Dietary diversity and child development in the far west of Nepal: A cohort study
Peer reviewed, Journal article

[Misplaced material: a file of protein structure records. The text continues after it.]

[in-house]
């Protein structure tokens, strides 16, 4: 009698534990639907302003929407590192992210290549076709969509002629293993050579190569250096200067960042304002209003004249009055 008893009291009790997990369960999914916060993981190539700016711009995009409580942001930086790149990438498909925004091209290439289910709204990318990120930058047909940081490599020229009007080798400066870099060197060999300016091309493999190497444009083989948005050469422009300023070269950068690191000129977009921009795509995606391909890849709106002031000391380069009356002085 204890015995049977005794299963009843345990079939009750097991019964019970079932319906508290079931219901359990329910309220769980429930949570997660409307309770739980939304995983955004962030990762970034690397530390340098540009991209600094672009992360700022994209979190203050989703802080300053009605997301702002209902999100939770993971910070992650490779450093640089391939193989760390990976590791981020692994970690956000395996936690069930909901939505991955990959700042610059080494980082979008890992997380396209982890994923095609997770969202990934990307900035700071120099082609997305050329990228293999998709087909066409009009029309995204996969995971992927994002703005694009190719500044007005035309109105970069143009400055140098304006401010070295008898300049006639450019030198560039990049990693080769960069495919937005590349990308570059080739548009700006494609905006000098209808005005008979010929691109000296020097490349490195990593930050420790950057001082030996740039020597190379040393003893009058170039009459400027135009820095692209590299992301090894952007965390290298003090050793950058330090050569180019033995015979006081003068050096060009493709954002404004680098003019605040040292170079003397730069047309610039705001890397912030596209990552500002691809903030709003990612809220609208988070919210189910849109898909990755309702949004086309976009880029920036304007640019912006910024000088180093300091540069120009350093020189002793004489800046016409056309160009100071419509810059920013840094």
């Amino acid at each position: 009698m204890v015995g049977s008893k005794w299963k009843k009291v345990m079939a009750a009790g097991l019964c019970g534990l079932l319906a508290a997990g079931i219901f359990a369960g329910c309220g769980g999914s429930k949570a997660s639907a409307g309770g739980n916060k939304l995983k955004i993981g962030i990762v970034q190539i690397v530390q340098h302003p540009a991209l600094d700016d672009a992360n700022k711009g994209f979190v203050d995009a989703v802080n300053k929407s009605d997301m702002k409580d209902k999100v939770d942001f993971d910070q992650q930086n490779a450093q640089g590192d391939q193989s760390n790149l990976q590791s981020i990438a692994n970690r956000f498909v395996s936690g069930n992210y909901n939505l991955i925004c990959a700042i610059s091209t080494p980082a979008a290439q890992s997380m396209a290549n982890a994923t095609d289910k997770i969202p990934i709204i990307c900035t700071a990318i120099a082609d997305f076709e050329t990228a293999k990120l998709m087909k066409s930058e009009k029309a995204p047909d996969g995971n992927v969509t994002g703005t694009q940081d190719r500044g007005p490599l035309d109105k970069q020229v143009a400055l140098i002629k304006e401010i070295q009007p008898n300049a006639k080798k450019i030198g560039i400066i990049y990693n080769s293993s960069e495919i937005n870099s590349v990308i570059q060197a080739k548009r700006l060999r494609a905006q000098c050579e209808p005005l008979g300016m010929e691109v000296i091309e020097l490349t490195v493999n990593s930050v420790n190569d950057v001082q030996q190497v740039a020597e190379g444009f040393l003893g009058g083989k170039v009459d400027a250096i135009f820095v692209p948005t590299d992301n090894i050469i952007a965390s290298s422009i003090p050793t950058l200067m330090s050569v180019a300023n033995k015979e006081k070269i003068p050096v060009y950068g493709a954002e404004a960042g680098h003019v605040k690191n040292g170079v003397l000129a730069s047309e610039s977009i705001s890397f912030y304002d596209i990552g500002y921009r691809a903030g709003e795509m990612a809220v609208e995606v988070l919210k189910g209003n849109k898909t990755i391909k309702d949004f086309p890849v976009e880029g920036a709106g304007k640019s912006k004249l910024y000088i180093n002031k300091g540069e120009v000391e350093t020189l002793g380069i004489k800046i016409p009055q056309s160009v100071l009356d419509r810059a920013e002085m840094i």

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Poverty adversely affects child development through multiple pathways in low- and middle-income countries. Relationships between diet and child development are poorly understood. In this study, we aimed to explore these associations in a longitudinal cohort of 305 children in rural Nepal (baseline mean age 14 months), evaluating dietary diversity and the consumption of specific food groups at three timepoints over 1.5 years. Child development was assessed using the Ages and Stages questionnaire-version 3 (ASQ-3). Associations between the number of days that children consumed minimum dietary diversity (MDD) (≥4/8 items) and specific food groups over time (range 0–3) and total and subscale ASQ scores at age 23–38 months were estimated using multiple linear and logistic regression, dichotomizing scores at the lowest quartile. After adjusting for confounders, each additional day of consuming MDD was associated with a 35% reduction in the odds of low total ASQ score [OR 0.65, 95% CI (0.46, 0.92)]. The consumption of animal source foods [OR 0.64, (0.46, 0.89)], and vegetables/fruits [OR 0.60, (0.41, 0.90), but not processed foods [OR 0.99, (0.62, 1.59)] was associated with lower odds of low total development. Vegetables, fruits and animal source foods may be important for child development in this setting.